Vulkan compute shaders vs. CUDA

According to my tests, the usage of local on-chip shared memory doesn’t seem to bring any performance benefit in Vulkan compute shaders on Nvidia GPUs.

I have written a test shader that demonstrates this behavior and it is ~30x slower (15 ms vs. 0.5 ms) on Nvidia Vulkan than on CUDA or on Vulkan with other manufacturers’ GPU. I used GeForce RTX 2080 Ti, driver 496.49, Vulkan, and CUDA 11.1. The test shaders are below.


#version 450
#extension GL_EXT_control_flow_attributes : enable

#define LOCAL_SIZE_X 128
#define LOCAL_SIZE_Y 1
#define LOCAL_SIZE_Z 1

layout(local_size_x = LOCAL_SIZE_X, local_size_y = LOCAL_SIZE_Y, local_size_z = LOCAL_SIZE_Z) in;

layout(std430, set = 0, binding = 0) readonly buffer InTensor
	float data[];
} inTensor;

layout(std430, set = 0, binding = 1) readonly buffer WeightsTensor
	float data[];
} weights;

layout(std430, set = 0, binding = 2) readonly buffer BiasesTensor
	float data[];
} biases;

layout(std430, set = 0, binding = 3) writeonly buffer OutTensor
	float data[];
} outTensor;

layout(set = 0, binding = 4) uniform Uniforms
	int inChannelCount;
	int outChannelCount;
	int inH;
	int inW;
	int outH;
	int outW;
	ivec2 padding;
} uniforms;

shared float cache[LOCAL_SIZE_X];
shared float outCache[LOCAL_SIZE_X];
shared float weightCache[LOCAL_SIZE_X];

void main()
	ivec3 gIds = ivec3(;
	ivec3 lIds = ivec3(;

	int inChannels = uniforms.inChannelCount;
	int outChannels = uniforms.outChannelCount;
	int inSliceSize = uniforms.inH * uniforms.inW;

	int nIdx = int(gl_WorkGroupID.x);
	int x = gIds.y;
	int y = gIds.z;
	int inIdx = nIdx * inChannels * inSliceSize + lIds.x * inSliceSize + y * uniforms.inW + x;
	cache[lIds.x] =[inIdx];
	weightCache[lIds.x] =[lIds.x];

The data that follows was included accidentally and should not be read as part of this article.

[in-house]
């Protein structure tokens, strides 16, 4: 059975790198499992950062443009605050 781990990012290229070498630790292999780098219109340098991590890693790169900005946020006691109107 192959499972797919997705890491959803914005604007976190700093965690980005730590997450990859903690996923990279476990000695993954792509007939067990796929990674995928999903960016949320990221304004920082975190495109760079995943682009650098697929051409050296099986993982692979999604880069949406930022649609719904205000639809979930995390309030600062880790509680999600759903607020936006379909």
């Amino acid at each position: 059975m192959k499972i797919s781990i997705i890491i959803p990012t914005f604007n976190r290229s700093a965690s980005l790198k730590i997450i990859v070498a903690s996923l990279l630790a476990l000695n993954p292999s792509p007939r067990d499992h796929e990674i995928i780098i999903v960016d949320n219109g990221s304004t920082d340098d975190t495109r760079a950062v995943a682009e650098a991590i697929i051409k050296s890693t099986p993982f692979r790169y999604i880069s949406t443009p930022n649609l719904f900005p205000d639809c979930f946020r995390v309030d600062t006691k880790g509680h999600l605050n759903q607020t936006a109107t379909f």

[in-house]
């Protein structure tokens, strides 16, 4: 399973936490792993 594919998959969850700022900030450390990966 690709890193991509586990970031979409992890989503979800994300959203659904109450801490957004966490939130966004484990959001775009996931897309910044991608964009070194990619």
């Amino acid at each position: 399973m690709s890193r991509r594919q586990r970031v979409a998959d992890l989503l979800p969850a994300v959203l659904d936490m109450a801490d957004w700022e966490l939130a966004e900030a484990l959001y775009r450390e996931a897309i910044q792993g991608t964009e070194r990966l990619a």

int halfIdx = lIds.x / 64;

	float outVal = 0;
	int startC = halfIdx * 64;
	[[unroll]] for (int inCidx = startC; inCidx < (startC + 64); ++inCidx)
		int weightIdx = (lIds.x - startC) * inChannels + inCidx;
		outVal += cache[inCidx] * weightCache[inCidx];
	outCache[lIds.x] = outVal;
	if (halfIdx > 0) return;

	int outSliceSize = uniforms.outH * uniforms.outW;
	int outIdx = nIdx * outChannels * outSliceSize + lIds.x * outSliceSize + y * uniforms.outW + x;[outIdx] = outCache[lIds.x] + outCache[lIds.x + 64] +[lIds.x];


#define LOCAL_SIZE_X 128
#define LOCAL_SIZE_Y 1
#define LOCAL_SIZE_Z 1

static constexpr int N = 2;
static constexpr int C_in = 128;
static constexpr int C_out = 64;
static constexpr int H = 108;
static constexpr int W = 180;

__global__ void convolution(const float* inTensor, const float* weights, const float* biases, float* outTensor)
	__shared__ float cache[LOCAL_SIZE_X];
	__shared__ float outCache[LOCAL_SIZE_X];
	__shared__ float weightCache[LOCAL_SIZE_X];

	// Global thread indices
	size_t gy = blockIdx.y * blockDim.y + threadIdx.y;
	size_t gz = blockIdx.z * blockDim.z + threadIdx.z;
	// Local thread indices
	size_t lx = threadIdx.x;

	int inSliceSize = H * W;

	int nIdx = int(blockIdx.x);
	int x = gy;
	int y = gz;
	int inIdx = nIdx * C_in * inSliceSize + lx * inSliceSize + y * W + x;
	cache[lx] = inTensor[inIdx];
	weightCache[lx] = weights[lx];